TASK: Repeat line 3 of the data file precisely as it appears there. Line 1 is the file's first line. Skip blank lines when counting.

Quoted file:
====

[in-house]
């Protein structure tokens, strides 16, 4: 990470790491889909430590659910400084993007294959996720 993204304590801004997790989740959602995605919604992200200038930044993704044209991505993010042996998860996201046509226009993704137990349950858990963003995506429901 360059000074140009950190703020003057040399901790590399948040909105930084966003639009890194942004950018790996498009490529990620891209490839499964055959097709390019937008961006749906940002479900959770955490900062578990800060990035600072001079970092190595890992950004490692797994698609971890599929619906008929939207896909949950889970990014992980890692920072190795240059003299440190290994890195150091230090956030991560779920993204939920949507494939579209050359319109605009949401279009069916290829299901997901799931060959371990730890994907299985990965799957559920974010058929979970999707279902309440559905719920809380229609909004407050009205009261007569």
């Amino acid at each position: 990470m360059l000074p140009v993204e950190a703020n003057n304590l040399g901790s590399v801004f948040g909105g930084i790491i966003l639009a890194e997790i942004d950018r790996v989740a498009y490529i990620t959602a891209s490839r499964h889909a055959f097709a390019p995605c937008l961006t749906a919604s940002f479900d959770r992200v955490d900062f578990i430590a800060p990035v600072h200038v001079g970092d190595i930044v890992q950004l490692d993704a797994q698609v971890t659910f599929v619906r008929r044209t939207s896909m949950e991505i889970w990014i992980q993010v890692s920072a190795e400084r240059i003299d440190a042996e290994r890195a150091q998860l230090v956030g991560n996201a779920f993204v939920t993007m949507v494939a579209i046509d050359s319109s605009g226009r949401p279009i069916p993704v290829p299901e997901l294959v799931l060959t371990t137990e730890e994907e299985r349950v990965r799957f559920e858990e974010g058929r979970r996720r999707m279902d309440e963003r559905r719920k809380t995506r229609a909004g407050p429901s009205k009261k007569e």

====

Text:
């Amino acid at each position: 990470m360059l000074p140009v993204e950190a703020n003057n304590l040399g901790s590399v801004f948040g909105g930084i790491i966003l639009a890194e997790i942004d950018r790996v989740a498009y490529i990620t959602a891209s490839r499964h889909a055959f097709a390019p995605c937008l961006t749906a919604s940002f479900d959770r992200v955490d900062f578990i430590a800060p990035v600072h200038v001079g970092d190595i930044v890992q950004l490692d993704a797994q698609v971890t659910f599929v619906r008929r044209t939207s896909m949950e991505i889970w990014i992980q993010v890692s920072a190795e400084r240059i003299d440190a042996e290994r890195a150091q998860l230090v956030g991560n996201a779920f993204v939920t993007m949507v494939a579209i046509d050359s319109s605009g226009r949401p279009i069916p993704v290829p299901e997901l294959v799931l060959t371990t137990e730890e994907e299985r349950v990965r799957f559920e858990e974010g058929r979970r996720r999707m279902d309440e963003r559905r719920k809380t995506r229609a909004g407050p429901s009205k009261k007569e």